Stephen Schwartz, a vocal critic of Saudi Arabia—though he doesn’t particularly understand it well and conjures evil with the name ‘Wahhabi’ —writes at Weekly Standard that the changes seem real. Schwartz still can’t get his facts right: The religious police are not volunteers, they are government employees; ‘Qatif Girl’ was not punished for being raped, but for the preceding crime of khulwa; King Abdullah is not an ‘absolute’ monarch as he is constrained by the power blocs that Schwartz does recognize; etc. He nevertheless finds the reforms ‘promising’:
Shaping Up Saudi Arabia
Saudi Arabia may have finally begun its long-predicted turn toward significant reform, as reported over the past weekend in Gulf media. King Abdullah ibn Abd Al-Aziz has effected a series of major decisions that could impose a dramatically new and modern direction on the kingdom.
Abdullah has appointed the Wahhabi-dominated society’s first female deputy minister, Nora bint Abdullah al-Fayez, a former teacher trained in the United States, to direct a newly established official department for women’s education. That was the most impressive news out of Riyadh on February 14. The elevation of a Saudi woman to a deputy ministerial position represents a major break with ruling habits in a land that still does not permit women to drive automobiles–although 80,000 Saudi women own cars–or to travel without a family member or chaperone.
King Abdullah further placed reformers in charge of the ministries of justice, education, information, and health. Naming a woman deputy minister and emphasizing women’s training are giant steps forward. But Saudi authorities must also make education useful to graduates–rather than emphasizing obscurantist religious topics–and, of course, must completely remove the hateful and violent doctrines of the ultra-fundamentalist Wahhabi sect from the schools.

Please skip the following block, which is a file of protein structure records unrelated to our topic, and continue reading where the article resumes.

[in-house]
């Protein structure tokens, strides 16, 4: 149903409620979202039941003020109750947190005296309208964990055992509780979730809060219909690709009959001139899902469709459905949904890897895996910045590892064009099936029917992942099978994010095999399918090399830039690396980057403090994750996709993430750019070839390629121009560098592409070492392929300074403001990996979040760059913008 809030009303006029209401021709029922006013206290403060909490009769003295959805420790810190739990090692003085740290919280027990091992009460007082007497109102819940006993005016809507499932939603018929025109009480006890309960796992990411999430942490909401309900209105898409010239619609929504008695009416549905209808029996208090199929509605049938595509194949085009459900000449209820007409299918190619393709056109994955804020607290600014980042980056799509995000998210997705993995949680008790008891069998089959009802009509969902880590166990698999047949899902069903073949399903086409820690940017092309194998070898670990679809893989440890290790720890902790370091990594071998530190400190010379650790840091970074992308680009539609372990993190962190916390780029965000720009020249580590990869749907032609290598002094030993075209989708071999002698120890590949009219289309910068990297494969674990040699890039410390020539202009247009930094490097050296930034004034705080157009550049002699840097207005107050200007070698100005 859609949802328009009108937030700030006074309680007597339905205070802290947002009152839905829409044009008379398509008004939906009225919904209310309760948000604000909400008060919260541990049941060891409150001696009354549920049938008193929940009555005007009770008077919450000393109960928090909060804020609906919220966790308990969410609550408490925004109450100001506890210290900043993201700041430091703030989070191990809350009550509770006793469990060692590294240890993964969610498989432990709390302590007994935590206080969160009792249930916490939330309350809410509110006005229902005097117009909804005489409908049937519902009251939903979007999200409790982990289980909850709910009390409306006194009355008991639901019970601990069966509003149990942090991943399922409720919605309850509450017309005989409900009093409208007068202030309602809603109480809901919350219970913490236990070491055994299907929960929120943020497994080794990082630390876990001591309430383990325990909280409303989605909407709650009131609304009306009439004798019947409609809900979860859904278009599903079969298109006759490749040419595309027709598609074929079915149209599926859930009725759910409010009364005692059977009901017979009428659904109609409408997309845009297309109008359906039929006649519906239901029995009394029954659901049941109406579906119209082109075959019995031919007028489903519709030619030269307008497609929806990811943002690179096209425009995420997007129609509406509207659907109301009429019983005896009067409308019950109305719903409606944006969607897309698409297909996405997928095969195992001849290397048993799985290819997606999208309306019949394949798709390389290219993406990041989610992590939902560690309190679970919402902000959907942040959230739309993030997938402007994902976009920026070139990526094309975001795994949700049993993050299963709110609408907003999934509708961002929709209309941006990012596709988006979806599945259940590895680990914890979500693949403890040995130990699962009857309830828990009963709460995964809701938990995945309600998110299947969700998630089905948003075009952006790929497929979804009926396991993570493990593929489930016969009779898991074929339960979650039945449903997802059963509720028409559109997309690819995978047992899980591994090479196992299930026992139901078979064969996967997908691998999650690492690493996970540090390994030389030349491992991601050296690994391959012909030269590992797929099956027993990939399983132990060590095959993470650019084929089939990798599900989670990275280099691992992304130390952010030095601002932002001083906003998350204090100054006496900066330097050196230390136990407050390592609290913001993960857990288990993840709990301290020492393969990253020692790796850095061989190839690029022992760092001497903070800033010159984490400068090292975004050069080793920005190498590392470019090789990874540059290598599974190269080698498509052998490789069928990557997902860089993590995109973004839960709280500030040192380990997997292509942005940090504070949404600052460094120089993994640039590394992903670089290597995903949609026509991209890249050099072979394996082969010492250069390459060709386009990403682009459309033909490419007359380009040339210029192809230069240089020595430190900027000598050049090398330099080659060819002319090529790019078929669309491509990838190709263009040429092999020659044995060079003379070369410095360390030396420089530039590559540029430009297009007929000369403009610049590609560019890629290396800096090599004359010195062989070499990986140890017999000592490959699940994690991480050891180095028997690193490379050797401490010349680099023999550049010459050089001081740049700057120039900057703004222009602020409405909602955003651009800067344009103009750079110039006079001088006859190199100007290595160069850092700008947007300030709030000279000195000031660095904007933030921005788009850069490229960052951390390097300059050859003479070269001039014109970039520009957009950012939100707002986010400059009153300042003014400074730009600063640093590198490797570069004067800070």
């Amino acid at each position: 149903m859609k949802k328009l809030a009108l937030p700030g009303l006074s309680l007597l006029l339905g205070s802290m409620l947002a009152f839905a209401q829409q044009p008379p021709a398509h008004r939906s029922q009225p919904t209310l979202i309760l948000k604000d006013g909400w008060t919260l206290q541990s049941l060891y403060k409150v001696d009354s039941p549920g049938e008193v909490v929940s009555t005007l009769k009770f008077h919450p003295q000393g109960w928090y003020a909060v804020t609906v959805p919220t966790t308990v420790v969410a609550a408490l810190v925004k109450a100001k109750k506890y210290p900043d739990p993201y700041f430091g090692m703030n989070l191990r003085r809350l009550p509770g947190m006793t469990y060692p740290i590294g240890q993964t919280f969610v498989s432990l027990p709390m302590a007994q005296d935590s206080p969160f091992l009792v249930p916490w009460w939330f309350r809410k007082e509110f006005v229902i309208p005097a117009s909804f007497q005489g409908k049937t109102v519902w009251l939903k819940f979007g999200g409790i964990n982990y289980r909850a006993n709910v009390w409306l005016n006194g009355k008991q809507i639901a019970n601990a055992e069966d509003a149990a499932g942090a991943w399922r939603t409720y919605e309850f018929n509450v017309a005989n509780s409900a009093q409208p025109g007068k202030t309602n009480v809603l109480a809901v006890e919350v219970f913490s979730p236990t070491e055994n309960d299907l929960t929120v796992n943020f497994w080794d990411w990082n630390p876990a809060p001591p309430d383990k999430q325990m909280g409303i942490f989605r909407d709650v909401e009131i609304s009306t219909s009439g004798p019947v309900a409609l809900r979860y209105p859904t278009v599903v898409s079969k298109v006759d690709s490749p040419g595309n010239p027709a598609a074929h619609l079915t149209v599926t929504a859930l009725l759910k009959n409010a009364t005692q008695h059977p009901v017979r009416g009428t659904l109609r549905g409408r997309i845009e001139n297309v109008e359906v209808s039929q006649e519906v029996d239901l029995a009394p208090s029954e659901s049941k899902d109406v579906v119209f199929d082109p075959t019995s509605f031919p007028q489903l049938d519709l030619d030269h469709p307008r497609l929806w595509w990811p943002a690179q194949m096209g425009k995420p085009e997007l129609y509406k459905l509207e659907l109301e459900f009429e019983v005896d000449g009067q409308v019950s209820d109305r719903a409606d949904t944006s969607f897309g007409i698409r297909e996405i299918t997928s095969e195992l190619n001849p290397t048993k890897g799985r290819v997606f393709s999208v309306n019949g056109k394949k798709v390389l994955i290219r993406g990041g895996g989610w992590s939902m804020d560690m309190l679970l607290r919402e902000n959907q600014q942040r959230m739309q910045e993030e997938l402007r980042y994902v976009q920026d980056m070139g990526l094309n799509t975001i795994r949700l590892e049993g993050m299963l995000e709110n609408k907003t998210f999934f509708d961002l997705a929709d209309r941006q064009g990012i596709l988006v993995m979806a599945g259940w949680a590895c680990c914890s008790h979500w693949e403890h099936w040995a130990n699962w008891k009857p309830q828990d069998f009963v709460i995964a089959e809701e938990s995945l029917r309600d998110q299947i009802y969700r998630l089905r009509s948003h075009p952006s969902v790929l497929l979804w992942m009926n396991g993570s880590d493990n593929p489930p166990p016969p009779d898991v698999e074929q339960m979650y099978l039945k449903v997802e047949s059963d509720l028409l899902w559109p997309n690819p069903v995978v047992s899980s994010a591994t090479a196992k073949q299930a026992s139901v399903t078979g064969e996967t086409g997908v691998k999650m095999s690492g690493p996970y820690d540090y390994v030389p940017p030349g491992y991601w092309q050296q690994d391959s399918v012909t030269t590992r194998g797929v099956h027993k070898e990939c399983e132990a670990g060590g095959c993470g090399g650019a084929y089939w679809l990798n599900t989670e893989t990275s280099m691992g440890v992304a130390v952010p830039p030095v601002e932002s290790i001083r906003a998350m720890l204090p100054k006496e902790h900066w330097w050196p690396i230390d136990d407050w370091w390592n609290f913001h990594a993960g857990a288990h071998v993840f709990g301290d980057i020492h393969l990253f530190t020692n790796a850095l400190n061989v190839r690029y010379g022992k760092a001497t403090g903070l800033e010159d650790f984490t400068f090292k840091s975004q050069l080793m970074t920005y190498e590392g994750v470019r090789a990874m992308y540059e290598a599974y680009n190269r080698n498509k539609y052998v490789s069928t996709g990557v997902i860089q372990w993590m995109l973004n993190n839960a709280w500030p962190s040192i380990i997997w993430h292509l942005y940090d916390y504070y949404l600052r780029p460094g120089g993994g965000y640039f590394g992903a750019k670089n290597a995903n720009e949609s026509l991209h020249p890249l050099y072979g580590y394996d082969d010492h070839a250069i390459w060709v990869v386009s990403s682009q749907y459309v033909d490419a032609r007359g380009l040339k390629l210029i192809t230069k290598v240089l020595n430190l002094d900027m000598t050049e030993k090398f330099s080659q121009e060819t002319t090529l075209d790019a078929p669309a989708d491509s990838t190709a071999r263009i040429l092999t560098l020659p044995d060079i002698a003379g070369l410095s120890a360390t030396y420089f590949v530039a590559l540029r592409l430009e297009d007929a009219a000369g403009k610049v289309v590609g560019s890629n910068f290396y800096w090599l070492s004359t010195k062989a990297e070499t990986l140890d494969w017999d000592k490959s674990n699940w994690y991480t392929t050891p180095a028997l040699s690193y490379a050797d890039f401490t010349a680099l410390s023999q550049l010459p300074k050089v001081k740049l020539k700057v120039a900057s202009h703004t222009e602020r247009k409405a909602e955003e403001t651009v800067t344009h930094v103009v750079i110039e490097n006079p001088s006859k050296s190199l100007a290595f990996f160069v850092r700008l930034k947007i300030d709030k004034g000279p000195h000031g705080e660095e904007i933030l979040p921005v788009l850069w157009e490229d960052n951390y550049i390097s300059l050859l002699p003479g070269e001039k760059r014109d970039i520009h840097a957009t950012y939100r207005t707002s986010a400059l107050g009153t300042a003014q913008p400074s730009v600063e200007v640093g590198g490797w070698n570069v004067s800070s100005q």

Writing for the Dubai-based Gulf News, Jumana Al Tamimi focuses on the potential for educational reform resulting from the shakeup. She identifies—correctly, in my view—the Saudi education system as the root of Saudi Arabia’s current problems. Beneath that, and still of critical importance, is ‘tribal culture’ that needs to be adjusted through education.
Long expected changes to education in the Kingdom finally materialise
Jumana Al Tamimi, Associate Editor
Dubai: It was shortly after 9/11 attacks, when the Saudi society came under the Western microscope.
Since then, calls started to pour on the Kingdom to introduce changes in many aspects of daily life, including school curriculum, and to be more open with the rest of the world.
The changes were needed to repair the image of the oil-rich kingdom abroad, distorted by the fact that the majority of the attackers were Saudis.
Some westerners and Saudis blamed the terrorism on the “narrow-minded” education system which they said had failed to keep up with other field advancements in Saudi society.
Perhaps the most thoughtful analysis to date is that of Simon Henderson, writing for the Washington Institute for Near East Policy. I find some of the Institute’s analysis to be shaded toward Israeli political points of view, but here, I think Henderson correctly sees the shakeup for what it is: a major effort to move Saudi Arabia out of the backwaters of the 21st C.